I’ve been re-reading David Abram’s spectacular classic work Spell of the Sensuous: Perception and Language in a More-Than-Human World, in which he points to the way that not only stories but, even more fundamentally, languages themselves have grown out of the Place in which they have been formed. Abram’s words, examples, experiences, and images are so rich & complex that I hate trying to condense or summarize them. I’ll just quote some of his sentences from pp.61-86 to show the starting place for some of my meandering thoughts:
Our senses “are divergent modalities of a single and unitary living body, …complementary powers evolved in complex interdependence with one another.’
“My senses connect up with each other in the things I perceive, or rather each perceived thing gathers my senses together in a coherent way, and it is this that enables me to experience the thing itself as a center of forces, as another nexus of experience, as an Other. [….] …[M]y body is a sort of open circuit that completes itself only in things, in others, in the encompassing earth.”
“In contact with the native forms of the earth, one’s senses are slowly energized and awakened, combining and recombining in ever-shifting patterns.”
“It is this dynamic, interconnected reality that provokes and sustains all our speaking, lending something of its structure to all our various languages. [….] Ultimately, then, it is not the human body alone but rather the whole on the sensuous world that provides the deep structure of language.”
“As technological civilization diminishes the biotic diversity of the earth, language itself is diminished. [….] For when we no longer hear the voices of warbler and wren, our own speaking can no longer be nourished by their cadences. As the splashing speech of rivers is silenced by more and more dams, as we drive more and more of the land’s wild voices into the oblivion of extinction, our own languages become increasingly impoverished and weightless, progressively emptied of their earthly resonance.”
Following trends in western cultures, the English language seems to have become more & more skewed to reflect precise analysis (separation into discrete parts rather than systems & wholes) and technology (rather than the actual living world). For an example, consider the recent changes in words included in the Oxford Junior Dictionary — https://www.theguardian.com/books/2015/jan/13/oxford-junior-dictionary-replacement-natural-words .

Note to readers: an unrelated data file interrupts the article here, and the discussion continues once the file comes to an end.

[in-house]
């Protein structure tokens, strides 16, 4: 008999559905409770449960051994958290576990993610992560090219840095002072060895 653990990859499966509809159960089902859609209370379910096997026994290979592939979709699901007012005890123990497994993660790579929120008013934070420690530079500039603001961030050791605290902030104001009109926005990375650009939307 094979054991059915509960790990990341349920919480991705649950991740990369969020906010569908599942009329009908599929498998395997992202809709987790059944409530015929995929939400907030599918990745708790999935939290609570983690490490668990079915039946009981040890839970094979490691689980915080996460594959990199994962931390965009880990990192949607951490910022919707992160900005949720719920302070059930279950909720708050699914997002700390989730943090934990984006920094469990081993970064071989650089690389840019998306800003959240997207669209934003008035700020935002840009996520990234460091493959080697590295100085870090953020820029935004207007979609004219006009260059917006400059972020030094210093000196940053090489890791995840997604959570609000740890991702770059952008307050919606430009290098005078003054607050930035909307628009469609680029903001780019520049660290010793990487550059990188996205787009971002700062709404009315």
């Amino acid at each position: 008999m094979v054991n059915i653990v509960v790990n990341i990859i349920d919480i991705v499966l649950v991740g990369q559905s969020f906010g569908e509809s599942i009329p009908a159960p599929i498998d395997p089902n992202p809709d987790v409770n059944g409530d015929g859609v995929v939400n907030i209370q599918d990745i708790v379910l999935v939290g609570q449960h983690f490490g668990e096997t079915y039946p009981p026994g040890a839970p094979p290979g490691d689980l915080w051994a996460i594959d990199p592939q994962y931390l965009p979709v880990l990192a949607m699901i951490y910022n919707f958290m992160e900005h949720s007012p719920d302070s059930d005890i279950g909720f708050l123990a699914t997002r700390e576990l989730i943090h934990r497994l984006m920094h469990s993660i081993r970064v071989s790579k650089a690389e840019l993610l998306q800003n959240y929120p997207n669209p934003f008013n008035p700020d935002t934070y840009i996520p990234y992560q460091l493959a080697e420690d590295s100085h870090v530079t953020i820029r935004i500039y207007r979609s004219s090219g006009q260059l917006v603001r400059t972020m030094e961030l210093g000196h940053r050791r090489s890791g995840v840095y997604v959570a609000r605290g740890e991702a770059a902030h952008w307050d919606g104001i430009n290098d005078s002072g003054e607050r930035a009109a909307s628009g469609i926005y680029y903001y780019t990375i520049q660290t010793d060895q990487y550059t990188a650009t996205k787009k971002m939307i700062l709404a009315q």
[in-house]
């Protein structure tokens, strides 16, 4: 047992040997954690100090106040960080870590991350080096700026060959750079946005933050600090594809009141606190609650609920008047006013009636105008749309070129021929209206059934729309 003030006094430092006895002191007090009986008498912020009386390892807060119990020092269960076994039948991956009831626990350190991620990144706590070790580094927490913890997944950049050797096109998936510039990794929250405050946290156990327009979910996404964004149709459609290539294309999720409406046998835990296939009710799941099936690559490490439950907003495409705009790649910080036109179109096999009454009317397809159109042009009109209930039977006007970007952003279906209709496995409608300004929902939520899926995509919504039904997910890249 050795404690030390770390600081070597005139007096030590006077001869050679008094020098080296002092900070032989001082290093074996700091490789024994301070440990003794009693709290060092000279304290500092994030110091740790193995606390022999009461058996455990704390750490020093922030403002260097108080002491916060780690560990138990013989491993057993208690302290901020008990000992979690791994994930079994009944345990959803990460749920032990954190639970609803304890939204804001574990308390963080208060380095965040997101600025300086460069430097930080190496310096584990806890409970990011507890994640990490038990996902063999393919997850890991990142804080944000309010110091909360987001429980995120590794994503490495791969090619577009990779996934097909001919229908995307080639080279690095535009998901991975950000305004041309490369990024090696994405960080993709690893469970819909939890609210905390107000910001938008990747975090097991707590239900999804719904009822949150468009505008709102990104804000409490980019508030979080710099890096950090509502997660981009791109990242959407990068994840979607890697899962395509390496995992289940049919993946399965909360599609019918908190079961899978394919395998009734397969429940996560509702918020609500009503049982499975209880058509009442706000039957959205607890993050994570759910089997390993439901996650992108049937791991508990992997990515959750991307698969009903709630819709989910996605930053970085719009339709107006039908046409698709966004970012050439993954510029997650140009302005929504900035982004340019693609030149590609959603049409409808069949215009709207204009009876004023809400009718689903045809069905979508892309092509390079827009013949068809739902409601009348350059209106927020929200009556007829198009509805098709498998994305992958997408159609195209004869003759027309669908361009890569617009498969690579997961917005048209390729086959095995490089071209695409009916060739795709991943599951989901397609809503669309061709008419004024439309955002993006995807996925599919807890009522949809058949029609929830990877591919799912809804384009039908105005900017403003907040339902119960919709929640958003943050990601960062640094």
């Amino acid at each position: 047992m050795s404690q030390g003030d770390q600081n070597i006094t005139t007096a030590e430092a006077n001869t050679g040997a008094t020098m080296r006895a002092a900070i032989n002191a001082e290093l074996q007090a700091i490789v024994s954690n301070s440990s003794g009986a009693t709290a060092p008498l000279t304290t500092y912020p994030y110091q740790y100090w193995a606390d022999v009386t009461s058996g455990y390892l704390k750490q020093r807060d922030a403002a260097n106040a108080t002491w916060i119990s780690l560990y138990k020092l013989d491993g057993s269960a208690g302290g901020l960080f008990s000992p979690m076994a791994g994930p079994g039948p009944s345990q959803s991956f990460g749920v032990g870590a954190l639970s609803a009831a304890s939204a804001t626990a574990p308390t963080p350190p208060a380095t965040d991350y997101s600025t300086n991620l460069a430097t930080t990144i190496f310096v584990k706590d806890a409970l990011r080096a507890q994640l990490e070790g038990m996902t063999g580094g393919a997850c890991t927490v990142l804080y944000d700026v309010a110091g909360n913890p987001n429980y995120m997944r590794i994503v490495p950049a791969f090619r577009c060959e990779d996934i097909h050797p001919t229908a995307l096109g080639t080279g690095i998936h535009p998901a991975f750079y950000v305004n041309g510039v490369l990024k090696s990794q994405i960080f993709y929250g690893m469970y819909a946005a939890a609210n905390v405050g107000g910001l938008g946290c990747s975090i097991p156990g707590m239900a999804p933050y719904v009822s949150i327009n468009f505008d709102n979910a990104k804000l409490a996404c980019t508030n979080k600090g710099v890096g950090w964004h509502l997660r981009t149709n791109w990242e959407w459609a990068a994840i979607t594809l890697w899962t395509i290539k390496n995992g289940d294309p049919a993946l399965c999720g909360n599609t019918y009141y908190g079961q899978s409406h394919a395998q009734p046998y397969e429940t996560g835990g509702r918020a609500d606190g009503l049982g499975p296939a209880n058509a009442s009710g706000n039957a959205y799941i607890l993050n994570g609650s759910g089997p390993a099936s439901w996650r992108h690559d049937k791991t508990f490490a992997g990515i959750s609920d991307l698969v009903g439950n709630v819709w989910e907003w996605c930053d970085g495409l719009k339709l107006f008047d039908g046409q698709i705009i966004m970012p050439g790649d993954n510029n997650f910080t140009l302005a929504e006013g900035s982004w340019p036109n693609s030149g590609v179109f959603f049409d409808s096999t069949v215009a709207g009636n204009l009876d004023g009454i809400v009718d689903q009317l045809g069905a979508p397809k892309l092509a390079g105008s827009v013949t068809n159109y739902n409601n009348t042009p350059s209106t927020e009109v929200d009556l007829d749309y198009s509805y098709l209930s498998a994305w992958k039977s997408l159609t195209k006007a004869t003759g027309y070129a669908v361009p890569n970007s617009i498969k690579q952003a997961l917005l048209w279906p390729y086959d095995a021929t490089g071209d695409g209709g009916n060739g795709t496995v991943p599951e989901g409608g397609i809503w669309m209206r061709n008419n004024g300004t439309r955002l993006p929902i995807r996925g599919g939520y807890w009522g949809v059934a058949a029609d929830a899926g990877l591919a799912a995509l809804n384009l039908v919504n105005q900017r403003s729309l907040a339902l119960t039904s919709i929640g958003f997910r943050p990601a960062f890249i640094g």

I’m often frustrated by my inability to express in English the wildness of living Earth & the nature of the relationships within her web of being. Pronouns (especially possessives) can be a problem & words like “nature” & “environment” seem to deliberately hide the wonderful intertwingling of us all. Just as I was beginning to think the situation hopeless, I remembered some of the ecstatic poems by Gerard Manley Hopkins (1844-1889, English poet & priest), whose attentiveness to the other-than-human world flowed into his exuberant words. I found this poem (and photos of the actual location described, which unfortunately I couldn’t copy here) at https://hopkinspoetry.com/poem/inversnaid/ :
Inversnaid This darksome burn, horseback brown, His rollrock highroad roaring down, In coop and in comb the fleece of his foam Flutes and low to the lake falls home. A windpuff-bonnet of fáawn-fróth Turns and twindles over the broth Of a pool so pitchblack, féll-frówning, It rounds and rounds Despair to drowning. Degged with dew, dappled with dew, Are the groins of the braes that the brook treads through, Wiry heathpacks, flitches of fern, And the beadbonny ash that sits over the burn. What would the world be, once bereft Of wet and of wildness? Let them be left, O let them be left, wildness and wet; Long live the weeds and the wilderness yet.